Over Christmas break, I read a few books. By far the best was Eating Animals by Jonathan Safran Foer. I read it primarily because I love Jonathan Safran Foer. I mean, I even love his name. It sounds sacred. It all started with his other book, Extremely Loud and Incredibly Close. It's definitely in the top 3 books I've ever read (tied with East of Eden and The Razor's Edge). It's a book that's written beautifully, chock full of beautiful moments and phrases, and characters that nearly break your heart. My favorite quote from it is a little letter. A girl asks everyone she knows for a letter. Not about anything, just to write. Here is the one her dad writes her:
You asked me to write you a letter, so I am writing you a letter. I do not know why I am writing this letter, or what this letter is supposed to be about, but I am writing it nonetheless, because I love you very much and trust that you have some good purpose for having me write this letter. I hope one day you will have the experience of doing something you do not understand for someone you love.
Isn't that beautiful? Imagine 300 pages of that. So after reading that I wanted to get my hands on any book by him I could get my hands on. Which was, of course, Eating Animals.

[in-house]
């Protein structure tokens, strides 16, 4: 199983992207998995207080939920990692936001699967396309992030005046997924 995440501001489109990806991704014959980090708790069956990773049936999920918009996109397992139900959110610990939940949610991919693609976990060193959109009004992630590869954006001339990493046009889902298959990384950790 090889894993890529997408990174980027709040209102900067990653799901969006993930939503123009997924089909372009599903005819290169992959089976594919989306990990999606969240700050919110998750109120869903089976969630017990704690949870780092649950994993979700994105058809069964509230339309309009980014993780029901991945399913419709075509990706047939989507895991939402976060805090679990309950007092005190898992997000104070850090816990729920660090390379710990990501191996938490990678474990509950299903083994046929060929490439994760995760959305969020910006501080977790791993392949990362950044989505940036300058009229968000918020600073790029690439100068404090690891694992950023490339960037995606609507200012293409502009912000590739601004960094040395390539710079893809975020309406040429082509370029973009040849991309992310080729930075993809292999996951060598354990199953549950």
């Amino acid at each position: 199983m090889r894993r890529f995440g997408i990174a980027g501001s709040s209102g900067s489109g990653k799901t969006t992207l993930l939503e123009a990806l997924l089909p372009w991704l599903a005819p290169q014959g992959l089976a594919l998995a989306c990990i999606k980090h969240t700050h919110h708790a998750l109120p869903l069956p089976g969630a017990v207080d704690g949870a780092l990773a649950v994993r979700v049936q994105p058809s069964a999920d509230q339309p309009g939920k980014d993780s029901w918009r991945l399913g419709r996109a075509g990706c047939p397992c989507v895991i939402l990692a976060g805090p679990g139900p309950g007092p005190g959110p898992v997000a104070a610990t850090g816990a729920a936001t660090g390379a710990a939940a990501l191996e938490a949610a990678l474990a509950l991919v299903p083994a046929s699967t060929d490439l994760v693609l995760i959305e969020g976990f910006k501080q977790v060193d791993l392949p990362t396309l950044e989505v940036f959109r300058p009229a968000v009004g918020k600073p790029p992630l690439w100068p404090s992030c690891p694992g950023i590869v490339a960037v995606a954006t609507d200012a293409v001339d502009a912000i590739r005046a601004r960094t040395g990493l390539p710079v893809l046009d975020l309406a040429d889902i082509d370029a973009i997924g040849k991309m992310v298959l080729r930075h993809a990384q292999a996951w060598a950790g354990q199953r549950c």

So I read it. Not because I wanted to know more about the meat industry, or because I was looking for an excuse to become vegetarian, or even because I care about animals. I read it because I wanted to read word Jonathan Safran Foer had put together.
And what do you know, I stopped eating meat. Although it took me several weeks to use the word vegetarian, because it's a rather daunting adjective. Once you call yourself a vegetarian, you look like a coward or hypocrite if you ever eat meat again. I honestly didn't think I would last this long, but I'm a month and going strong. So here's my announcement:
I am a vegetarian.
Why? Well think about it. If I were to say to you "I've got a movie or a book about the meat industry." What would your (or anyone else's) response be? Probably something along the lines of "I don't want to see it. It'll gross me out." And as much as people want to pretend it's the killing or the blood that makes them feel sick, we know it's not. We don't want to have to face the disgusting reality that is dinner. Isn't that crazy? Americans are choosing to look away, to remain ignorant, because they know that when faced with reality, they'll have to change. People complain about Domino's pizza sauce not being made with real tomatoes, but not about their turkey's being genetically altered to the point they can't naturally reproduce.
So that's why I went vegetarian. I'm not opposed to killing animals. If you want to raise a turkey and slaughter it yourself, please invite me over for Thanksgiving. But I'm not interested in eating a mutant that grew to full size in 40 days in a cage so small their talons grew around the wiring. No sir, that's not for me. I'll stick to carrots and hummus thank you very much.